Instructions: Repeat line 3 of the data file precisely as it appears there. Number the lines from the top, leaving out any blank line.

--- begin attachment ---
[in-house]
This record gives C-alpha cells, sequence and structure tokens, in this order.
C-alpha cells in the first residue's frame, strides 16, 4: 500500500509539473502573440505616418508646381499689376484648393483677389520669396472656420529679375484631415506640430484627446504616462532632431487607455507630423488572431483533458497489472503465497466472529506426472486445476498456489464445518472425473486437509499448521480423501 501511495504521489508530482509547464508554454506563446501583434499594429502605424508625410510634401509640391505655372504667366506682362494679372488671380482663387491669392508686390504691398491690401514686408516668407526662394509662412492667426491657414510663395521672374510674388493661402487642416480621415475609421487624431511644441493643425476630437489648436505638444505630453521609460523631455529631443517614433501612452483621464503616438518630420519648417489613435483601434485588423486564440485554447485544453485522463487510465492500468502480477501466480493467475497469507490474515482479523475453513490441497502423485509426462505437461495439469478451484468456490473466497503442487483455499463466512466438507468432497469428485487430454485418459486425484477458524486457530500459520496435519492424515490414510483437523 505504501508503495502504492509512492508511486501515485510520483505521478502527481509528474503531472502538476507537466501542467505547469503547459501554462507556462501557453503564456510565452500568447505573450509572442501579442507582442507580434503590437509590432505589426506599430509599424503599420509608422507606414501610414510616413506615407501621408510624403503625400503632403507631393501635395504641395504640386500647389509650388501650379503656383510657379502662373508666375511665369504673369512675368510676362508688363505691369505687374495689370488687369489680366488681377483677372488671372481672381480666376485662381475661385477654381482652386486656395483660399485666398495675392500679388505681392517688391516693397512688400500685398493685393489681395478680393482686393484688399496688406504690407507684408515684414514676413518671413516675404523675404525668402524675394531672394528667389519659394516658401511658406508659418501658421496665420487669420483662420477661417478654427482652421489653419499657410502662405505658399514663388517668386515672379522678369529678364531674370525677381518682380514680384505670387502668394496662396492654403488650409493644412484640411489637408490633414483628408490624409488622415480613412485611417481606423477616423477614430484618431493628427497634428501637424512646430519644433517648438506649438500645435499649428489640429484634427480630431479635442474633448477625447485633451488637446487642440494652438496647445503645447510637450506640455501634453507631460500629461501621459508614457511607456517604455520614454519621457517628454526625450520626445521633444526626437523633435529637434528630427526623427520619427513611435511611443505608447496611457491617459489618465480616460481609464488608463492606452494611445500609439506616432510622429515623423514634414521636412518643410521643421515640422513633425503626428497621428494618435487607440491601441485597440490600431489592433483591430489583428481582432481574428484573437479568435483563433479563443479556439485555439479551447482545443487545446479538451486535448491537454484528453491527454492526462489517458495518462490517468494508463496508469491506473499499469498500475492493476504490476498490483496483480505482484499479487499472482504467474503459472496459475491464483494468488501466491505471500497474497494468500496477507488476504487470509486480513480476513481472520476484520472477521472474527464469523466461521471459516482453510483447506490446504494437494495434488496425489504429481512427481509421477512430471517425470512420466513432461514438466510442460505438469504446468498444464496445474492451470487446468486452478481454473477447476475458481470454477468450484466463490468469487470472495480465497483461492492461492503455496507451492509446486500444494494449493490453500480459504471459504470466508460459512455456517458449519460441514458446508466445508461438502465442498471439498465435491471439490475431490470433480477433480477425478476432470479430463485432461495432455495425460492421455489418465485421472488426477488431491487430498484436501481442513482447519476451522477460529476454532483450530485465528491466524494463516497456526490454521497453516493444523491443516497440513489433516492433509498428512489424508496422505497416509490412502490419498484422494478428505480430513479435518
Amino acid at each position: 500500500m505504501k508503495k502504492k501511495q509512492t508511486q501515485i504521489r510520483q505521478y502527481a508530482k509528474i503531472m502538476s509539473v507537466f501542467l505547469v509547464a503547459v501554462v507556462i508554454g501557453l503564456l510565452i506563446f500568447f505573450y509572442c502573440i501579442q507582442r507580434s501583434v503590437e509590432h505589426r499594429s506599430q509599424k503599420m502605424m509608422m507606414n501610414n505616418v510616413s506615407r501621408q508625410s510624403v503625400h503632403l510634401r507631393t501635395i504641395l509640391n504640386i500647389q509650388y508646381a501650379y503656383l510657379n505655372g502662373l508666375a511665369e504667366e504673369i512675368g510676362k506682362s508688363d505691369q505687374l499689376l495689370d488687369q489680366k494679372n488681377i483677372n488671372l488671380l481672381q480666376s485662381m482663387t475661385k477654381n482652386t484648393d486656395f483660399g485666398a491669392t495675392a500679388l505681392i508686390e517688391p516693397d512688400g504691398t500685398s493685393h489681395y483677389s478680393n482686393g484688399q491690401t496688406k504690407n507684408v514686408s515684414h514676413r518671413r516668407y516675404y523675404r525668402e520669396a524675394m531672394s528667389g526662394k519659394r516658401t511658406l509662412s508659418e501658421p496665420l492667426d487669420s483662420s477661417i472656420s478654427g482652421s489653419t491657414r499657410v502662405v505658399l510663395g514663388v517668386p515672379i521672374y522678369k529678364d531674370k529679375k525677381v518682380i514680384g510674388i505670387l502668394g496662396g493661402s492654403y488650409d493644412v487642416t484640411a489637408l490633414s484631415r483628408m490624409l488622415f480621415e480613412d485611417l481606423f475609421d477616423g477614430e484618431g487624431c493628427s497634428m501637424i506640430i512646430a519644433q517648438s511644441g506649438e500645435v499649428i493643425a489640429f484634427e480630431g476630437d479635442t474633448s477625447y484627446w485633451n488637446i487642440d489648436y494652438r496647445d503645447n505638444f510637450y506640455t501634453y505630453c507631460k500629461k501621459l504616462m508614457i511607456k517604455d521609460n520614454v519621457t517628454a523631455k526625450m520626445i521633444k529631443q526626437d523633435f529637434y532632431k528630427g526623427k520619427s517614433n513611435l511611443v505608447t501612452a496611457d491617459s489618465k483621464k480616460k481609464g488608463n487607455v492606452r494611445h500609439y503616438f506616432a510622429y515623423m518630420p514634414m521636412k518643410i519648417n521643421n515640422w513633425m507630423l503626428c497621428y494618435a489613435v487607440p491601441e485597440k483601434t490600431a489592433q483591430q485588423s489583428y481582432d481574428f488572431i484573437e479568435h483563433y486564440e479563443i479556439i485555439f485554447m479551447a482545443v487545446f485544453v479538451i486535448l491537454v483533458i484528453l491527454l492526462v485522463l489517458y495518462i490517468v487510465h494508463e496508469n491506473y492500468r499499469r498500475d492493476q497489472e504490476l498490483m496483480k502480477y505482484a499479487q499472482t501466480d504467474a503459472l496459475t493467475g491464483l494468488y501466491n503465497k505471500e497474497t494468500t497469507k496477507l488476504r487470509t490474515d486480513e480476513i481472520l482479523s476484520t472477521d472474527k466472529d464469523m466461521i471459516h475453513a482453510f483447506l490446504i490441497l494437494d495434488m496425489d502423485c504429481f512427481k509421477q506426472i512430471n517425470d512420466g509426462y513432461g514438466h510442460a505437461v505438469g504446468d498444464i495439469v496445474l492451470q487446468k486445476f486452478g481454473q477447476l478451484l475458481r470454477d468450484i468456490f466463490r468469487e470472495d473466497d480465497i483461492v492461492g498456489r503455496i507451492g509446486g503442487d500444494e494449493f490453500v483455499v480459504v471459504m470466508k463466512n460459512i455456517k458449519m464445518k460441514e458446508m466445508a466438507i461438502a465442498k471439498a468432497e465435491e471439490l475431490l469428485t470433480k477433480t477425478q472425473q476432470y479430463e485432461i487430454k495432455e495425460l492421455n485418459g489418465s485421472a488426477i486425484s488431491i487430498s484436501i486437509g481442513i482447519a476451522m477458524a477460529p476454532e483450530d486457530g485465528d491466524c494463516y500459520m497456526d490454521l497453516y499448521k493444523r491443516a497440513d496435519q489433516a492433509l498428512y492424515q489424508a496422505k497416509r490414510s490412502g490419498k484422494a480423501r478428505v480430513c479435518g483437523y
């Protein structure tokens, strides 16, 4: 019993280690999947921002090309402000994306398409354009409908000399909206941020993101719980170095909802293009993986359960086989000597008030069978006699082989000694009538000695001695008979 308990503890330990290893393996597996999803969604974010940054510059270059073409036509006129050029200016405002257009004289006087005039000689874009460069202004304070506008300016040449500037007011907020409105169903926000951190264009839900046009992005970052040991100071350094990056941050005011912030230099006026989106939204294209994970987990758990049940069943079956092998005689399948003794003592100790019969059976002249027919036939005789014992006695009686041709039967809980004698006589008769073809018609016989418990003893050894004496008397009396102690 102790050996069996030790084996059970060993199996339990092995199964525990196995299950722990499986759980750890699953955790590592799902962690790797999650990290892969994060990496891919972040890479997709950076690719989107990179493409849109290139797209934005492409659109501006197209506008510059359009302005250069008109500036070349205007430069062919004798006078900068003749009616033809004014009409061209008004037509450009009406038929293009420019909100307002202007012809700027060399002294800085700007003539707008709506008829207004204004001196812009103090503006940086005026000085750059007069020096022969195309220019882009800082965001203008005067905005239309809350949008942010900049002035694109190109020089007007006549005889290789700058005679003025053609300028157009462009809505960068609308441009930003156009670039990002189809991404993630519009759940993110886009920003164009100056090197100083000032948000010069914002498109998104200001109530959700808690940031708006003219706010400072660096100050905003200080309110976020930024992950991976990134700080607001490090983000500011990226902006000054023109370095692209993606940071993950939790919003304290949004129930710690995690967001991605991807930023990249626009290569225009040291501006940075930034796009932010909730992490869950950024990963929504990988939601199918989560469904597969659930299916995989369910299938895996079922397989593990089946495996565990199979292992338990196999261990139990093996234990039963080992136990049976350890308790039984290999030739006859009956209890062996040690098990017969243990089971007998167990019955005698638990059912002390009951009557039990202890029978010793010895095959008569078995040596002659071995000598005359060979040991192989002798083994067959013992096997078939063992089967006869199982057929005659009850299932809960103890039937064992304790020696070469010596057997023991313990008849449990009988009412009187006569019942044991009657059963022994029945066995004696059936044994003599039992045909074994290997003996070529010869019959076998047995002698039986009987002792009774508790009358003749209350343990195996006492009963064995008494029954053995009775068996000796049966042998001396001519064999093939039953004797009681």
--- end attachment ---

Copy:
C-alpha cells in the first residue's frame, strides 16, 4: 500500500509539473502573440505616418508646381499689376484648393483677389520669396472656420529679375484631415506640430484627446504616462532632431487607455507630423488572431483533458497489472503465497466472529506426472486445476498456489464445518472425473486437509499448521480423501 501511495504521489508530482509547464508554454506563446501583434499594429502605424508625410510634401509640391505655372504667366506682362494679372488671380482663387491669392508686390504691398491690401514686408516668407526662394509662412492667426491657414510663395521672374510674388493661402487642416480621415475609421487624431511644441493643425476630437489648436505638444505630453521609460523631455529631443517614433501612452483621464503616438518630420519648417489613435483601434485588423486564440485554447485544453485522463487510465492500468502480477501466480493467475497469507490474515482479523475453513490441497502423485509426462505437461495439469478451484468456490473466497503442487483455499463466512466438507468432497469428485487430454485418459486425484477458524486457530500459520496435519492424515490414510483437523 505504501508503495502504492509512492508511486501515485510520483505521478502527481509528474503531472502538476507537466501542467505547469503547459501554462507556462501557453503564456510565452500568447505573450509572442501579442507582442507580434503590437509590432505589426506599430509599424503599420509608422507606414501610414510616413506615407501621408510624403503625400503632403507631393501635395504641395504640386500647389509650388501650379503656383510657379502662373508666375511665369504673369512675368510676362508688363505691369505687374495689370488687369489680366488681377483677372488671372481672381480666376485662381475661385477654381482652386486656395483660399485666398495675392500679388505681392517688391516693397512688400500685398493685393489681395478680393482686393484688399496688406504690407507684408515684414514676413518671413516675404523675404525668402524675394531672394528667389519659394516658401511658406508659418501658421496665420487669420483662420477661417478654427482652421489653419499657410502662405505658399514663388517668386515672379522678369529678364531674370525677381518682380514680384505670387502668394496662396492654403488650409493644412484640411489637408490633414483628408490624409488622415480613412485611417481606423477616423477614430484618431493628427497634428501637424512646430519644433517648438506649438500645435499649428489640429484634427480630431479635442474633448477625447485633451488637446487642440494652438496647445503645447510637450506640455501634453507631460500629461501621459508614457511607456517604455520614454519621457517628454526625450520626445521633444526626437523633435529637434528630427526623427520619427513611435511611443505608447496611457491617459489618465480616460481609464488608463492606452494611445500609439506616432510622429515623423514634414521636412518643410521643421515640422513633425503626428497621428494618435487607440491601441485597440490600431489592433483591430489583428481582432481574428484573437479568435483563433479563443479556439485555439479551447482545443487545446479538451486535448491537454484528453491527454492526462489517458495518462490517468494508463496508469491506473499499469498500475492493476504490476498490483496483480505482484499479487499472482504467474503459472496459475491464483494468488501466491505471500497474497494468500496477507488476504487470509486480513480476513481472520476484520472477521472474527464469523466461521471459516482453510483447506490446504494437494495434488496425489504429481512427481509421477512430471517425470512420466513432461514438466510442460505438469504446468498444464496445474492451470487446468486452478481454473477447476475458481470454477468450484466463490468469487470472495480465497483461492492461492503455496507451492509446486500444494494449493490453500480459504471459504470466508460459512455456517458449519460441514458446508466445508461438502465442498471439498465435491471439490475431490470433480477433480477425478476432470479430463485432461495432455495425460492421455489418465485421472488426477488431491487430498484436501481442513482447519476451522477460529476454532483450530485465528491466524494463516497456526490454521497453516493444523491443516497440513489433516492433509498428512489424508496422505497416509490412502490419498484422494478428505480430513479435518